The Vietnam Memorial – by Bill Urich

On this day in 1982, the Vietnam Veterans Memorial is dedicated in Washington DC after a march to its site by thousands of veterans of the conflict. The often controversial and long-awaited memorial was a simple V-shaped black-granite wall inscribed with the names of the 58,195 American servicemen and women who died in the conflict, arranged in order of death, not rank, as was common in other memorials.

The first name originally appearing on the wall is that of USAF Tech. Sgt. Richard Bernard Fitzgibbon, Jr. of Stoneham, MA, who was murdered by another USAF airman, June 8, 1956. The last, USAF 2nd Lt. Richard Vandegeer of Cleveland, OH, a helicopter pilot who perished during rescue operations above the SS Mayaguez, May 15, 1975.

In all, the American losses are among more than 3 million people killed in the Vietnam War, with well more than half that number Vietnamese civilians.

Author: Bill Urich

A tail-end baby-boomer, Bill Urich was born in Cleveland to a grade school teacher and her Navy vet husband, and reared in Greater Detroit. Working his way through school primarily at night, Mr. Urich holds a Bachelor’s in Journalism, Phi Beta Kappa, and a Juris Doctorate from Wayne State University. In his legal career he has acted as an assistant state prosecutor, city attorney, special prosecutor, mediator, magistrate, private practitioner and mayor of Royal Oak, a large home-rule city in Michigan. Mr. Urich continues in private practice and municipal prosecution, is on faculty to DePaul University, pens regular contributions to political publications, and remains active in selected campaigns and causes related to labor, social and criminal justice. A father of three mostly-grown sons, he spends his precious free time on family, friends, the pursuit of happiness, beauty and truth, three rescue cats, and fronting the rock band Calcutta Rugs from behind the drum kit.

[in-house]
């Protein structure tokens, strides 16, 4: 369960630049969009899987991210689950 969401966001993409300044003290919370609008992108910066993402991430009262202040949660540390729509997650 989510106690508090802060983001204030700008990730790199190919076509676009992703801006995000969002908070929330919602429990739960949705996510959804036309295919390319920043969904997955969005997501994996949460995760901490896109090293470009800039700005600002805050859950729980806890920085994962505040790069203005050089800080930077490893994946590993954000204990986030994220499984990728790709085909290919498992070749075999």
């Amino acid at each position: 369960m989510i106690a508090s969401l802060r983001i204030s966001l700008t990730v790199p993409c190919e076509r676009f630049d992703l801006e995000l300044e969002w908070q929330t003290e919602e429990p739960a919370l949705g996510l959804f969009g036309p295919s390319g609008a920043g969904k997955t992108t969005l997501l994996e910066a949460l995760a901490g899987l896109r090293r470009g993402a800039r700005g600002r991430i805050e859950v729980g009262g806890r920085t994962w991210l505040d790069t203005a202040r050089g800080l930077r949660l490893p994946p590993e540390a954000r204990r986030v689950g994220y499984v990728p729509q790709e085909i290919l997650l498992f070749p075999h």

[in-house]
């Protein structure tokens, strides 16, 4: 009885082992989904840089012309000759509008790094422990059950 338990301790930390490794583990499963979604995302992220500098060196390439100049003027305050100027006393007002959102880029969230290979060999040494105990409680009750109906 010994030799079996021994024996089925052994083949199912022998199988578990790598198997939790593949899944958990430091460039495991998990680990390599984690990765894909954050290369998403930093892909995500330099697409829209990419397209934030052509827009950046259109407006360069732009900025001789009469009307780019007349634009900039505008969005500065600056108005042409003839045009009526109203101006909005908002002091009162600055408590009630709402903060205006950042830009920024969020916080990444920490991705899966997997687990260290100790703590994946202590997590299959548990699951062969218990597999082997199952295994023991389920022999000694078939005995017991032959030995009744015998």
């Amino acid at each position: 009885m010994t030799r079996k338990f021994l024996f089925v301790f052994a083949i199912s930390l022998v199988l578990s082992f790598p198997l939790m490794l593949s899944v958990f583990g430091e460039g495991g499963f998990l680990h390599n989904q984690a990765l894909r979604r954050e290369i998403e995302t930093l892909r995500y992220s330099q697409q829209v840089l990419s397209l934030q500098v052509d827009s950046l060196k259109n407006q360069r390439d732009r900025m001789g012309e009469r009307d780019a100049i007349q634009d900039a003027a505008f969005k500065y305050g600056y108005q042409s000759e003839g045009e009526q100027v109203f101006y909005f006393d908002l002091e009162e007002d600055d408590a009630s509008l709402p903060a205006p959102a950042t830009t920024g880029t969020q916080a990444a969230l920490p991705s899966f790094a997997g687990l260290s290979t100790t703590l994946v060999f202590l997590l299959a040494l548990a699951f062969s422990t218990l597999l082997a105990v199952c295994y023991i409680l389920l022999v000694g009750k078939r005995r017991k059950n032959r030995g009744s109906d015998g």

What say you, the people?